Before finding himself at Wesleyan, Col. Robert Cassidy spent over 30 years in the military, serving in combat and contingencies in Grenada, Haiti, Iraq, and Afghanistan. He held various positions including special assistant to senior commanders in Afghanistan, director of assessments for a special operations task force, battalion commander in Kuwait, and squadron executive officer in the 4th Infantry Division. In 2016, Cassidy became the first Retired Military Officer Teaching Fellow at Wesleyan. The Argus sat down with Cassidy to talk about his role on campus and his journey from the Middle East to Middletown.
The Argus: What is your role as a teaching fellow?
Bob Cassidy: My purpose is to bridge any real or perceived gaps in knowledge between the students and faculty here…. There hasn’t been a faculty member like me before…a retired military officer who had some academic credentials. [I’m part of] the Chamberlain Project, which is named after Joshua Lawrence Chamberlain, who was a professor of rhetoric at Bowdoin College…. He was a blend of academic at Bowdoin, which is a college not unlike Wesleyan, and a guy who served in the Civil War.
A: What are your academic interests? Are there any books that you think everyone should read?
BC: My interests are history, national security, international relations. My knowledge is the focus on strategy and policy in military history, and how countries managed to do policy and strategy in war. Unfortunately, war is not going away…. If you study the history of this country, the national security studies part of it and the strategy part of it, we haven’t acquitted ourselves. There are a lot of books in my course that I think people would benefit from reading. I designed the course to fulfill the purpose of the fellowship.
When I was writing my letter of interest, I said I thought it would interesting to expose students to relations between senior civilian leaders and senior military leaders, and how they interact…. [In my class], we start with the military relations piece of it, and the book I’d recommend is kind of dense. It’s Huntington’s “The Soldier and the State,” a seminal work of 1957 on how senior civilian leaders relate to senior military leaders…. There are a number of works on the Vietnam War that we use, like “Lessons in Disaster.” That’s readable; it’s 230 pages and really focuses on McGeorge Buddy, the national security advisor during the Kennedy and Johnson administrations. Then there’s a book called “War and Politics” by Bernard Brody, who was a seminal scholar in the area during the seventies, but his work is still relevant. We study how the outcome of the Vietnam War influenced civilian practitioners and military officers perceive why we failed in Vietnam.… That led to the Weinberger-Powell Doctrine, which in a simplified form, states, “follow this set of principles if you go to war, and you’ll never do Vietnam again, you’ll never do Somalia, you’ll never do anything but a conventional war like the Persian Gulf War or like World War II.”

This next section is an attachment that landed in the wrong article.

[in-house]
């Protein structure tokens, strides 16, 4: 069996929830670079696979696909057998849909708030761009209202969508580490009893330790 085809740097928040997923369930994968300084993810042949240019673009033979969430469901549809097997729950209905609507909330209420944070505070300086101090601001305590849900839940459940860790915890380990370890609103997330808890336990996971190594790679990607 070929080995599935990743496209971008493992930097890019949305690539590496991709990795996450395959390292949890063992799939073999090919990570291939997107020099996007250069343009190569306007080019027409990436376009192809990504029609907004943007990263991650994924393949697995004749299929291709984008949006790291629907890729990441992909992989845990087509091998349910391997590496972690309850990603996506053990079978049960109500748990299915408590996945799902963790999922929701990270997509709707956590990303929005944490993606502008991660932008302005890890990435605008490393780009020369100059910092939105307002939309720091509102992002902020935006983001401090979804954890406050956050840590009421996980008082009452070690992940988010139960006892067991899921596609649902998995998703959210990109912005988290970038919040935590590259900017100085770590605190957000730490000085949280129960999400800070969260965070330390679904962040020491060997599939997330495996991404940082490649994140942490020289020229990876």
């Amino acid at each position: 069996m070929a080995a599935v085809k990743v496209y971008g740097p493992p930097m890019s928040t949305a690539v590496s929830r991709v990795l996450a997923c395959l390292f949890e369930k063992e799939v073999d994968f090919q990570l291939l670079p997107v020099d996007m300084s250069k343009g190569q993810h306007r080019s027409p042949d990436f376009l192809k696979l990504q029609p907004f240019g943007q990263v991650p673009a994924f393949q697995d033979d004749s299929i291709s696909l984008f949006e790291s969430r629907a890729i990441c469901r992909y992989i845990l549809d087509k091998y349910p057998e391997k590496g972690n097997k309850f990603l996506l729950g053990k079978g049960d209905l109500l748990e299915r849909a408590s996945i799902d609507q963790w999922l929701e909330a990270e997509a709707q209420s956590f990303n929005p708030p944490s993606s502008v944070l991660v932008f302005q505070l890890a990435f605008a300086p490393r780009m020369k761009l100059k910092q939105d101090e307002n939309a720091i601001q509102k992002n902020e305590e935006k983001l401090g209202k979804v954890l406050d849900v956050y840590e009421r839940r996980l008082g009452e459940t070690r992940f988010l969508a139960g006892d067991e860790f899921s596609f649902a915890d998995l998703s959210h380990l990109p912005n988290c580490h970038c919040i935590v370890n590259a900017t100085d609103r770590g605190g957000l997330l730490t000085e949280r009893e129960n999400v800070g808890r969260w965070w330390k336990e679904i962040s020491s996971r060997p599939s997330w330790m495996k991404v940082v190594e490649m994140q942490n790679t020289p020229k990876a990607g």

A: How does commanding troops compare to teaching students?
BC: Wow, that’s a good question. I think it’s similar, because it’s about leading, and it’s all about influence, and being positive, and animated, and being interested in how the students are doing. It’s the same thing with leading troops. You’re leading not by dictating, not by prescribing, but by influencing…. My last command I was in charge of a battalion that oversaw all the support and training the people in the central command: around 1100 people, seven generals, 43 colonels. So it wasn’t about confrontation, it was about influence and being positive. I think the classroom is like that. If you’re teaching in a way that gets the students excited, then you’re leading.
A: How do you think you contribute to the community as far as bringing a new and different perspective?
BC: First of all, I’m a little bit different than a host of my colleagues. I bring an insight from someone who served for a long time in the military but also studied. I’m candid, and I’ve already had some positive experiences speaking to the general student population. In the Olin Reading Room, we had about 70 students for a talk. I did this because you can only have so many people in one seminar per semester…so I make myself available to step into other people’s classrooms. I provide insights that are candid, and I’m confident that those discussions will bring new insights to all of us.
A: How have students reacted to your ideas? Do you think you’ve changed any minds, or have you found yourself met with opposition?
BC: I’ve had some good, hard questions in some of the forums, but they were factual, and I love a good counter-argument. I’m kind of a counter-argument to someone who may have a perspective that diverges from my perspective, and that’s good. We’re all talking together, and when I make an argument, it’s factual, but there may be some compelling counter-arguments. If there’s not a counter-argument, we have a problem. If we’re all thinking the same thing, then no one’s learning. That’s why I think the more diversity and heterogeneity you can bring to any set of faculty or population creates a more rewarding experience for everybody.
Erin Hussey can be reached at firstname.lastname@example.org and on Twitter as @e_riss.